Yeah not so much. The domestic price of natural gas collapsed, within the US, so companies are trying to export the natural gas instead of ramping down production. Not to mention natural gas is cheap in the US largely because the fracking industry’s under-regulated and not paying penalties, clean-up costs, or even fair prices for the water used in fracking those wells.

    http://www.ibtimes.com/potential-surge-us-lng-exports-shale-natural-gas-boom-splits-corporate-america-one-side-gets-allied

    As a result, the boom in production has created a rare fissure that runs through the heart of corporate America, pitting manufacturers such as Dow Chemical against energy giants such as the Exxon Mobil Corp. (NYSE:XOM), which have been seeking to raise the price of natural gas by pushing the government to allow them to export to more countries. That concerns manufacturers, which warn that such an export-heavy policy will result in higher energy prices in the U.S. and hurt manufacturing. The policy proposal has also spawned a rare alliance between manufacturers and environmentalists, who have long argued that fracking diverts water from agricultural uses and pollutes the water supply.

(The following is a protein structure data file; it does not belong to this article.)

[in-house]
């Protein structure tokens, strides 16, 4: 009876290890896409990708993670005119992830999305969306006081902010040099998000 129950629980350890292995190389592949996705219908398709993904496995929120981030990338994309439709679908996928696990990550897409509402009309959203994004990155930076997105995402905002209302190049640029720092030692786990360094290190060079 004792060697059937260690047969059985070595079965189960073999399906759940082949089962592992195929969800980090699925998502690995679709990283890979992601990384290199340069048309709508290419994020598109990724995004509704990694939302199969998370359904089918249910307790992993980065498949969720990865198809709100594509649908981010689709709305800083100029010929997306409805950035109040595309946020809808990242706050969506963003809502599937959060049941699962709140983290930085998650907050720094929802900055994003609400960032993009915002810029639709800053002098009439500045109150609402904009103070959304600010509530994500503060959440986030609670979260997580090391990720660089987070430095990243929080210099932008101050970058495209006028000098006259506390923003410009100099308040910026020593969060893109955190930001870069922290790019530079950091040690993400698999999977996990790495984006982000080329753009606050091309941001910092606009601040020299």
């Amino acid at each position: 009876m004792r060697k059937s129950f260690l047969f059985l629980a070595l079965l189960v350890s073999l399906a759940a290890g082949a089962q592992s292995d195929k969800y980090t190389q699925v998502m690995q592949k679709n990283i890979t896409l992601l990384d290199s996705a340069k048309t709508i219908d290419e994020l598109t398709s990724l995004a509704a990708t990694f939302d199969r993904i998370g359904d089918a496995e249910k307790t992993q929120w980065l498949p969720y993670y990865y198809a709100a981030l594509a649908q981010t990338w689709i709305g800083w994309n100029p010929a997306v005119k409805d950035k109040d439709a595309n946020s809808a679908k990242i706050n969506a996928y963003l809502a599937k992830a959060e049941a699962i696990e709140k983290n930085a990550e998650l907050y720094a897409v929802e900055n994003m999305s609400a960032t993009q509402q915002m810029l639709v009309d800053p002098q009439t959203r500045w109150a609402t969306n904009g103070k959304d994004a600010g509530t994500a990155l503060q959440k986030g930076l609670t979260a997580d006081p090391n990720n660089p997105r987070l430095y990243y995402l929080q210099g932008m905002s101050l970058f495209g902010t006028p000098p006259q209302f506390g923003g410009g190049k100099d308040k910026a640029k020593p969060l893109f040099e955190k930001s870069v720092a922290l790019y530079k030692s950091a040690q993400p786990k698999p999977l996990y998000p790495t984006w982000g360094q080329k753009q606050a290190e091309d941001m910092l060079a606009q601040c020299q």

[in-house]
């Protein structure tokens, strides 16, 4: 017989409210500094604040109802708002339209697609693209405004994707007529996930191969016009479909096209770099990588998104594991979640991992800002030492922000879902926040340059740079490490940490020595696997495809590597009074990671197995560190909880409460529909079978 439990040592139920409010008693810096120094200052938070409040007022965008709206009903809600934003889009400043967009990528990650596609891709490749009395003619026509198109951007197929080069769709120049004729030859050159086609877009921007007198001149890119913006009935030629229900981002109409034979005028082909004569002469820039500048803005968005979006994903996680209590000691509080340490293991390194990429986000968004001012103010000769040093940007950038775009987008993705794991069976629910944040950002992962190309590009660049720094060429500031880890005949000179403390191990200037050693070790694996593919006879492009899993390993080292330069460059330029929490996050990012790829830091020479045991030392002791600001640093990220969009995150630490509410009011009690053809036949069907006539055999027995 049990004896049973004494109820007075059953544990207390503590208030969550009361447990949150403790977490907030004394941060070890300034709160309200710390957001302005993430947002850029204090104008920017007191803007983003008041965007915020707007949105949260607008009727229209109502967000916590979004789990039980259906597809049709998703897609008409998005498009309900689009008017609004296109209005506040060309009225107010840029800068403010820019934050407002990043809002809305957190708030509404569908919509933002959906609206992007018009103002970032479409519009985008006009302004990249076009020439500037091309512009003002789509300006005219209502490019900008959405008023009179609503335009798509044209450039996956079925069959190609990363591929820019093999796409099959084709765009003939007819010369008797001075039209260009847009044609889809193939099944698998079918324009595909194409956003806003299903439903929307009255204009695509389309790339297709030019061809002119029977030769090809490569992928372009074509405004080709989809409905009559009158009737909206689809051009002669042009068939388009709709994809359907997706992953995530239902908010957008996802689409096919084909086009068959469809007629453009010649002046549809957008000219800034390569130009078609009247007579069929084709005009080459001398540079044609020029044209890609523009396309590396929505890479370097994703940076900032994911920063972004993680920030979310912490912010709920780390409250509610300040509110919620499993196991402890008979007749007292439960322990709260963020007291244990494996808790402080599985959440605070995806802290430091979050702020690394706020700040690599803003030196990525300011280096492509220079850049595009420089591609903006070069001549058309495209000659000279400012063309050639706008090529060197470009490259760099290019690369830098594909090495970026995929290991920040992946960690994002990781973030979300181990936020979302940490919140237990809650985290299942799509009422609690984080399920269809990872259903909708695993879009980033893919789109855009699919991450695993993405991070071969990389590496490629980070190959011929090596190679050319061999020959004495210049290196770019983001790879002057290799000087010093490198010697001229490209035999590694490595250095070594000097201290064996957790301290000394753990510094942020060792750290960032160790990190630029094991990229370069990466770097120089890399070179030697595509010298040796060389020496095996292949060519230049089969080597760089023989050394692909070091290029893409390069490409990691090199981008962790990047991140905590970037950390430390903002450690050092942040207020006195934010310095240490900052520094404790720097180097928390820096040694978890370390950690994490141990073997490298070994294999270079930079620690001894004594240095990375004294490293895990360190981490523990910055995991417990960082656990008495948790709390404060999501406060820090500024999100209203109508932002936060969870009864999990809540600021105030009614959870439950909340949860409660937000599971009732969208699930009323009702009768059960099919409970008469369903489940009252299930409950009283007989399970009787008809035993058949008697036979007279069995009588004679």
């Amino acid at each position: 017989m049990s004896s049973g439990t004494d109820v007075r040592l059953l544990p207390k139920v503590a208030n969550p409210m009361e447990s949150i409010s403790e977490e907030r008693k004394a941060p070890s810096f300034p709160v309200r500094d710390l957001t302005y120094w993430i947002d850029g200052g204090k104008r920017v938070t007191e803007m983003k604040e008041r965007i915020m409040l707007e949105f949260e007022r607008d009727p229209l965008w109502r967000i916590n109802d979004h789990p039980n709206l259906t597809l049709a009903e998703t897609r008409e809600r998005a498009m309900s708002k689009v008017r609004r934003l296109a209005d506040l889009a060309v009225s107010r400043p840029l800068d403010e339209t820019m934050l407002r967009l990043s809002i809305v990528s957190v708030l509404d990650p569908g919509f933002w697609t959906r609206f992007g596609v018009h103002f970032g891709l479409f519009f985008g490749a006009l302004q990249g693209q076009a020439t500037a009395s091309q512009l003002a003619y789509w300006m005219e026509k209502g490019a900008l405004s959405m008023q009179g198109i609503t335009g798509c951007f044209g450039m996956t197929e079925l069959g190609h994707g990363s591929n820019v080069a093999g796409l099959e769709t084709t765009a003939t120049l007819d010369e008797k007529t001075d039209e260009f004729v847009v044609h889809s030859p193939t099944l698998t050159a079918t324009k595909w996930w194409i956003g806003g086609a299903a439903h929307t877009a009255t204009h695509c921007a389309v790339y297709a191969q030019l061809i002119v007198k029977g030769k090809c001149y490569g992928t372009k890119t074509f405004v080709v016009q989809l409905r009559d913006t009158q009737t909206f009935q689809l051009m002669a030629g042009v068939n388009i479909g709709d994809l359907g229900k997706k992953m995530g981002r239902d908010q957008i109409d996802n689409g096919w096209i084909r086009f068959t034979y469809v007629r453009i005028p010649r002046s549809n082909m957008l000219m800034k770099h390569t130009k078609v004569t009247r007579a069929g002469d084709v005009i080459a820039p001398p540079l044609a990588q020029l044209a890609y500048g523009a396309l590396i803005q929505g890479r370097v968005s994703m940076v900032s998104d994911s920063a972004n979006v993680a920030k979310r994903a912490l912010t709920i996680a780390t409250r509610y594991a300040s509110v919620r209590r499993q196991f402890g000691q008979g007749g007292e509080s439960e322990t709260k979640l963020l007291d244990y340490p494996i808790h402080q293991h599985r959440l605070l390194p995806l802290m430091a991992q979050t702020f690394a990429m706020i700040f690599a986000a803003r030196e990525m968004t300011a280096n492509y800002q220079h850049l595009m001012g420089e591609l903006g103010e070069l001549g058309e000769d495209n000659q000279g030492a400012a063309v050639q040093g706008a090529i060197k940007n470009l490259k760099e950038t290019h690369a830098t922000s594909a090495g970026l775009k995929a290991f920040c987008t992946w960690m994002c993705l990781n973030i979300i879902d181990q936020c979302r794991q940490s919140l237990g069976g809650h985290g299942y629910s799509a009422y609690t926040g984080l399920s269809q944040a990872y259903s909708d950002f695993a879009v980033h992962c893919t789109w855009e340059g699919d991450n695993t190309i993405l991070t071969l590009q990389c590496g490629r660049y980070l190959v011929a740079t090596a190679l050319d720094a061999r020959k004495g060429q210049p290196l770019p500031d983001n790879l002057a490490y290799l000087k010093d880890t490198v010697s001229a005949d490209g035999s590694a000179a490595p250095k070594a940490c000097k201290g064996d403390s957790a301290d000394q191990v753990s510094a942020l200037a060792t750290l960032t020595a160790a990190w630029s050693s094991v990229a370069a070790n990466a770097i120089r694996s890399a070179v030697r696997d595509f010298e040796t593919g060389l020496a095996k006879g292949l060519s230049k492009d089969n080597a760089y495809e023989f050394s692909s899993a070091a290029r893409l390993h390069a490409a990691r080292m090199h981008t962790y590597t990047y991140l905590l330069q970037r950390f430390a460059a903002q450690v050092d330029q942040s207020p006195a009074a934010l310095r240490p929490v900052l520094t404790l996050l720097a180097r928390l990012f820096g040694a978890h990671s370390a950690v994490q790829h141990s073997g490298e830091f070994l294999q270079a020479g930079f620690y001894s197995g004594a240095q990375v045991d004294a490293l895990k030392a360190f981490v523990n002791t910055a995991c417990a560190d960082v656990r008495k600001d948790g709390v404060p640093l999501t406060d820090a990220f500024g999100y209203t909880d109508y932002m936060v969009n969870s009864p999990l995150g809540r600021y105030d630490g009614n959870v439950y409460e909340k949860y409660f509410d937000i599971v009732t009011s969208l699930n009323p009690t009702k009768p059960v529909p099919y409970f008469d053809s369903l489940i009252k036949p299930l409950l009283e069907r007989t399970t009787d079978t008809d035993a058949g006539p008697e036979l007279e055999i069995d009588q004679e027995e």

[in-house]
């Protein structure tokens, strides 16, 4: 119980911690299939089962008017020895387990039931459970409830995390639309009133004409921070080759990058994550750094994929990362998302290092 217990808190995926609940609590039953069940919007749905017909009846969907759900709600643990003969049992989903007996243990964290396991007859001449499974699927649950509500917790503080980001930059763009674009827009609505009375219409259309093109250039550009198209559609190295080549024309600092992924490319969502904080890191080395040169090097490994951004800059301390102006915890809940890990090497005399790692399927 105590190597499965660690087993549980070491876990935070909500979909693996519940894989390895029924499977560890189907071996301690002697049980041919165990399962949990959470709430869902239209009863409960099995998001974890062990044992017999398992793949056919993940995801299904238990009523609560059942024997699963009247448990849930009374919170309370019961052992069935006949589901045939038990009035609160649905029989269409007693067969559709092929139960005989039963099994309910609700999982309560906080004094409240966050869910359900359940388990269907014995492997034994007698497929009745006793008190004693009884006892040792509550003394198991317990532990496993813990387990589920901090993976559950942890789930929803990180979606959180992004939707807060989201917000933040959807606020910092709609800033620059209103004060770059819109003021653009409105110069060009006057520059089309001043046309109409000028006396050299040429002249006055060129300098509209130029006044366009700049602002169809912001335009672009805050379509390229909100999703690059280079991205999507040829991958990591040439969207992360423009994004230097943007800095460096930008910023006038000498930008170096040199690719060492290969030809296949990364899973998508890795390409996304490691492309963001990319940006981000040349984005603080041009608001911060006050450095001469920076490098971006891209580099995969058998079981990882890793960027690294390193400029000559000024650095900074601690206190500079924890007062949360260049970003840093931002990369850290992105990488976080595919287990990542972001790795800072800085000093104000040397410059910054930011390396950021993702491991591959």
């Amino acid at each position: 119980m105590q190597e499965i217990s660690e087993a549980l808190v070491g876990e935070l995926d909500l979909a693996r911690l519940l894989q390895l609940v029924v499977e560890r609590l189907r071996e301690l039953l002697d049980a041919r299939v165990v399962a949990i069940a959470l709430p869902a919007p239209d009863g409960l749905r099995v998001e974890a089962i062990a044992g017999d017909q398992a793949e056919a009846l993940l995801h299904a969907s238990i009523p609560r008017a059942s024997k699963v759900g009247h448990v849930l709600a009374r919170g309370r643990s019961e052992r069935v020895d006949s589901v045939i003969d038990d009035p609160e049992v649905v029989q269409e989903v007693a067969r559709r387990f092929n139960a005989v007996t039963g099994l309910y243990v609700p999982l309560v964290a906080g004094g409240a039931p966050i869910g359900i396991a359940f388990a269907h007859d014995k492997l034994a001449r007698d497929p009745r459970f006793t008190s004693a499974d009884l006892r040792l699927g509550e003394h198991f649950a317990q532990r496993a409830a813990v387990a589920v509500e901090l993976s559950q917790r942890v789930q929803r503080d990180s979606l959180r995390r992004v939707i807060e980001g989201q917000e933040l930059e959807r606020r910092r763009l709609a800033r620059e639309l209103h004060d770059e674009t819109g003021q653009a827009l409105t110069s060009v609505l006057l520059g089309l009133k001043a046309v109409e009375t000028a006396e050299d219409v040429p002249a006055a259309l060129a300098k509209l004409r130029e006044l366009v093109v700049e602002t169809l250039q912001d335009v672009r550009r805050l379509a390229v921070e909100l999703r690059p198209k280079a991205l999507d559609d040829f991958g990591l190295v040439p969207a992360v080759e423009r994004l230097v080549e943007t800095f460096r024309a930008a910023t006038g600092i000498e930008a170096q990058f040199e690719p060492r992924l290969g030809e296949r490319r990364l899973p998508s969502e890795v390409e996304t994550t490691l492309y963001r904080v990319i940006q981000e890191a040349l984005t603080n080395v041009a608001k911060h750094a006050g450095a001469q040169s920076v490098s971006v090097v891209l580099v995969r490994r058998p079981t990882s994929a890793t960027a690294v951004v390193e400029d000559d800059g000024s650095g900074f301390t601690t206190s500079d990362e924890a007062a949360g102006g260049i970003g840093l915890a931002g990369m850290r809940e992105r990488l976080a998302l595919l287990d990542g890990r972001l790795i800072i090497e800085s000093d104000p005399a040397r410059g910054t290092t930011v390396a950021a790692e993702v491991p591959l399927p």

Energy companies have been urging the U.S. Energy Department to let them export their gas to nations with which the U.S. does not have a free trade agreement, or FTA, something only the Energy Department can permit, provided it determines that such ventures are consistent with the “public interest,” as required by the Natural Gas Act. As of this date, 17 applications for multibillion-dollar facilities to turn the commodity into liquefied natural gas, or LNG, for export are under review by the Energy Department.

  32. mikeyb says

    Fracking is a mechanism by the corporate intelligencia to keep energy prices artificially low so we can simultaneously avoid dealing with investing in alternative energy resources, conservation and delay dealing with global warming for as long as possible, probably until we heat things up till it gets to be 150 degrees in Texas in July, but even then the republithugs and liberturds will find excuses for ignoring the problem.

  33. says

    Pteryxx:

    The domestic price of natural gas collapsed, within the US, so companies are trying to export the natural gas instead of ramping down production.

    Which makes sense in light of, oh I don’t know, the natural gas pipeline controversies. Sure, go ahead and run a pipeline from Canada on south so you can ship the gas abroad. Hell, run it through my backyard! How dangerous can it be?

    Not that New Yorkers aren’t fighting against that as well or anything.

  34. says

    If you regulate, they will all leave instantly.

    And yet, right next door in New York, after 5+ years of activism, passing moratoria, bans, regulations, and more, with yet more legislation in the offing, the fracking companies appear just as eager as ever to set up shop.